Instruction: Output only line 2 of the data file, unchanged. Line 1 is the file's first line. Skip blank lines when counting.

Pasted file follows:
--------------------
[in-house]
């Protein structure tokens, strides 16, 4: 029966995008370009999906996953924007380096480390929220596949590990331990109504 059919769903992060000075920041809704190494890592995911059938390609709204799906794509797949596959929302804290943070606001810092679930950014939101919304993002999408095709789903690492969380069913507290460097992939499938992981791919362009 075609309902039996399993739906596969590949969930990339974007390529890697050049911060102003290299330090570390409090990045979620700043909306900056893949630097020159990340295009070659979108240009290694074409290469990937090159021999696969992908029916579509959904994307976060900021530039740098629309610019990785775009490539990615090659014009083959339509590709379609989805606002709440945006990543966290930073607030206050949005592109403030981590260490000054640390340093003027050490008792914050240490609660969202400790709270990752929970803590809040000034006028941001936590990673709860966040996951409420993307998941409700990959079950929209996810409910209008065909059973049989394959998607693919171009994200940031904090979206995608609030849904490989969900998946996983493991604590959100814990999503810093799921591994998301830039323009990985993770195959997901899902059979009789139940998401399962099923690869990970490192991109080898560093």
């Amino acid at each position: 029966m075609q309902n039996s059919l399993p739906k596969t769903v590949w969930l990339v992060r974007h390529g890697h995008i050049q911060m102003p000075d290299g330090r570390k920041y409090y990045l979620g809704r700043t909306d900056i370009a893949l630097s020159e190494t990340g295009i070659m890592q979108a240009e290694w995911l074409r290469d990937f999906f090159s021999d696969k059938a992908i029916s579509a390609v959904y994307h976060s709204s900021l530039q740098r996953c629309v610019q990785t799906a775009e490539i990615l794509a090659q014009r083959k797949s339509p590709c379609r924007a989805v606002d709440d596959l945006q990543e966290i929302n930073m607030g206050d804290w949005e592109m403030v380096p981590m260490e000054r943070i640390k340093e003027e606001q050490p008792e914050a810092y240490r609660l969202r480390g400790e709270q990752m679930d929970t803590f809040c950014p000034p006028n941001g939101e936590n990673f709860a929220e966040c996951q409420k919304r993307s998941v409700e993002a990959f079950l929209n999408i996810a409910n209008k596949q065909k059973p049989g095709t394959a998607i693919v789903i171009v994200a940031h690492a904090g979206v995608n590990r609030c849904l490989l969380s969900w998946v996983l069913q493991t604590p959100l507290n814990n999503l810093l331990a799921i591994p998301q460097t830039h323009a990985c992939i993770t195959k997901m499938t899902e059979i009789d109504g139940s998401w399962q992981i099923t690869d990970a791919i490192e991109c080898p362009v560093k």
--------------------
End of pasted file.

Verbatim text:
């Protein structure tokens, strides 16, 4: 029966995008370009999906996953924007380096480390929220596949590990331990109504 059919769903992060000075920041809704190494890592995911059938390609709204799906794509797949596959929302804290943070606001810092679930950014939101919304993002999408095709789903690492969380069913507290460097992939499938992981791919362009 075609309902039996399993739906596969590949969930990339974007390529890697050049911060102003290299330090570390409090990045979620700043909306900056893949630097020159990340295009070659979108240009290694074409290469990937090159021999696969992908029916579509959904994307976060900021530039740098629309610019990785775009490539990615090659014009083959339509590709379609989805606002709440945006990543966290930073607030206050949005592109403030981590260490000054640390340093003027050490008792914050240490609660969202400790709270990752929970803590809040000034006028941001936590990673709860966040996951409420993307998941409700990959079950929209996810409910209008065909059973049989394959998607693919171009994200940031904090979206995608609030849904490989969900998946996983493991604590959100814990999503810093799921591994998301830039323009990985993770195959997901899902059979009789139940998401399962099923690869990970490192991109080898560093």